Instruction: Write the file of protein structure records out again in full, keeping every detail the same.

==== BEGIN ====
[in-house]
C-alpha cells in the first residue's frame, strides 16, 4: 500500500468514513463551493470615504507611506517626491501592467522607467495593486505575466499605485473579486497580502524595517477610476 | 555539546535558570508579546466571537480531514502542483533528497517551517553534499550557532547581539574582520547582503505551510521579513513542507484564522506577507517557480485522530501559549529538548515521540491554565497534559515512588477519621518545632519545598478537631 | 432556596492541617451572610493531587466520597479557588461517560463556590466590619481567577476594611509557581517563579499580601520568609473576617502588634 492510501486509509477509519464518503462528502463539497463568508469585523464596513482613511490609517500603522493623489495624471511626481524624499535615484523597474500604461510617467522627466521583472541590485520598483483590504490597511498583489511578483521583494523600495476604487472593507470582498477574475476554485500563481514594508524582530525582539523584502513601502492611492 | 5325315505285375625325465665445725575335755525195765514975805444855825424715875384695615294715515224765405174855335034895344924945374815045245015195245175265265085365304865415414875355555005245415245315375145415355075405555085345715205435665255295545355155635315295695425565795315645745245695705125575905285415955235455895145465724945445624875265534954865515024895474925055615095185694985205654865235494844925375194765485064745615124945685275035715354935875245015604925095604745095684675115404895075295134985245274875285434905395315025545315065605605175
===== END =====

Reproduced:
[in-house]
C-alpha cells in the first residue's frame, strides 16, 4: 500500500468514513463551493470615504507611506517626491501592467522607467495593486505575466499605485473579486497580502524595517477610476 | 555539546535558570508579546466571537480531514502542483533528497517551517553534499550557532547581539574582520547582503505551510521579513513542507484564522506577507517557480485522530501559549529538548515521540491554565497534559515512588477519621518545632519545598478537631 | 432556596492541617451572610493531587466520597479557588461517560463556590466590619481567577476594611509557581517563579499580601520568609473576617502588634 492510501486509509477509519464518503462528502463539497463568508469585523464596513482613511490609517500603522493623489495624471511626481524624499535615484523597474500604461510617467522627466521583472541590485520598483483590504490597511498583489511578483521583494523600495476604487472593507470582498477574475476554485500563481514594508524582530525582539523584502513601502492611492 | 5325315505285375625325465665445725575335755525195765514975805444855825424715875384695615294715515224765405174855335034895344924945374815045245015195245175265265085365304865415414875355555005245415245315375145415355075405555085345715205435665255295545355155635315295695425565795315645745245695705125575905285415955235455895145465724945445624875265534954865515024895474925055615095185694985205654865235494844925375194765485064745615124945685275035715354935875245015604925095604745095684675115404895075295134985245274875285434905395315025545315065605605175